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The global pandemic has heightened our awareness of the vulnerability of international supply chains to interruptions and reminded us of the value of making, growing and building the things we need within Canada. It has also reminded us of how quickly industry can repurpose its know-how and production technologies to address an urgent need. Several Canadian manufacturers have stepped up to help deliver the protective equipment needed to curb the public health crisis. From vodka distilleries retooling to produce hand sanitizer to GM Canada using its production heft to build ventilators to hat-maker Tilley providing gowns and masks for hospital employees, we are seeing the benefit of local production capacity. Add to that the thousands of food-processing plants across the country keeping food on the shelves of our grocery stores.

Canada’s manufacturers generate more than 10% of total GDP, export more than $354 billion in goods each year and employ 1.7 million Canadians. Along with all the many benefits, manufacturing also has a sizable footprint. When it comes to greenhouse gas (GHG) emissions, there are two distinct groups: general manufacturing and what we call heavy industry. The heavy industries are the energy-intensive, primary processors, sometimes called the “smokestack industries” – steel, metal smelting, pulp and paper, lime and cement, and industrial chemicals. They consume 80% of the sector’s energy and emit more than 85% of total manufacturing GHG emissions. Their energy and emissions intensities are tied to the production technologies and processes used to make useful materials from raw inputs like trees, ores and aggregates, often in high-temperature furnaces and kilns. They are economic and employment mainstays of the communities and regions where they are located, but most of them operate in global business environments and markets where innovation is driving rapid change. For them, the low-carbon path is a game changer.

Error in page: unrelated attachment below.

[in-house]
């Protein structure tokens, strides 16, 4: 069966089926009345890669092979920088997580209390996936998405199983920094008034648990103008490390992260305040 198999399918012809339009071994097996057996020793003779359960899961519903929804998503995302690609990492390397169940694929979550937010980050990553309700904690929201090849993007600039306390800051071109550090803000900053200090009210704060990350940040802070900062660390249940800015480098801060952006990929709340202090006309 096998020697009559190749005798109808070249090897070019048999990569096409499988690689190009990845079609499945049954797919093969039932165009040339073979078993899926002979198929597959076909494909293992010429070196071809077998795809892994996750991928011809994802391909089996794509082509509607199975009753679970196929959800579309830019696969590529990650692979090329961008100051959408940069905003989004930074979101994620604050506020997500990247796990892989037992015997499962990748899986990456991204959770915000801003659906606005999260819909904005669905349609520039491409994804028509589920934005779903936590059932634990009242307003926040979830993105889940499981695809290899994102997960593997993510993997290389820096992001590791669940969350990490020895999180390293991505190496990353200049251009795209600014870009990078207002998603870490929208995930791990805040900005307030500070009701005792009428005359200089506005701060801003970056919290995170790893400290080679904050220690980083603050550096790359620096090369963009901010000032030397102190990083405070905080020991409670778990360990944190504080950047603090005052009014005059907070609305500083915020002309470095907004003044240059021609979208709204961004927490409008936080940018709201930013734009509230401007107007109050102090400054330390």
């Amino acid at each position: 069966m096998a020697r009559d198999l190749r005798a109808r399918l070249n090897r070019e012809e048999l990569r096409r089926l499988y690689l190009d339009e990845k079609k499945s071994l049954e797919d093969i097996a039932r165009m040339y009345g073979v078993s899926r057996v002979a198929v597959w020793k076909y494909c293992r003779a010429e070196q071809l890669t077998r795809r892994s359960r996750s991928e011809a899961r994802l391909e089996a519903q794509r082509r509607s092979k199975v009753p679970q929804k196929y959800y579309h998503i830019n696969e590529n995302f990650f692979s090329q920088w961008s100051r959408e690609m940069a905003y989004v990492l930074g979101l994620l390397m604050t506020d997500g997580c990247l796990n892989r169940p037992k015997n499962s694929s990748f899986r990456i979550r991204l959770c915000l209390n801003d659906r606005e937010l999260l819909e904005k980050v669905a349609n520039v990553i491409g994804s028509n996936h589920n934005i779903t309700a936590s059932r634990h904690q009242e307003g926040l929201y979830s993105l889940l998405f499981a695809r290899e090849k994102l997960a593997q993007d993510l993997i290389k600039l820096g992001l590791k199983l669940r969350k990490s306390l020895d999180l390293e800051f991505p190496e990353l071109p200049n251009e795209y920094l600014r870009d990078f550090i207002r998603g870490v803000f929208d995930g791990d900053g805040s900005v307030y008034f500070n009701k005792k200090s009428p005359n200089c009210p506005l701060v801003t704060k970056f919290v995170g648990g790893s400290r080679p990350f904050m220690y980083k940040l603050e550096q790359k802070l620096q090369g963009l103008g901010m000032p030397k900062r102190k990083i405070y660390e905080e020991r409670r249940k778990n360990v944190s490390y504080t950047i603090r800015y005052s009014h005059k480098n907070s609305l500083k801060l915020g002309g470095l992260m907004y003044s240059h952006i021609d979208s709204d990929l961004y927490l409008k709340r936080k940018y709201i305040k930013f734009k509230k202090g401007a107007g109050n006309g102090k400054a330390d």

The transition to a sustainable production system is proceeding on many fronts, led by a reframing that shifts the focus from commodities to services, and includes dematerialization and lightweighting, reuse and recycling, the substitution of renewable energy for fossil fuels and information for energy, the elimination of toxic by-products and pollutants, and a redoubling of efficiency everywhere. Human production systems may never equal the elegance, efficiency and circularity of the natural systems in which they are embedded, but that is the aspirational goal and that is the direction in which they were evolving when the pandemic put the world on pause.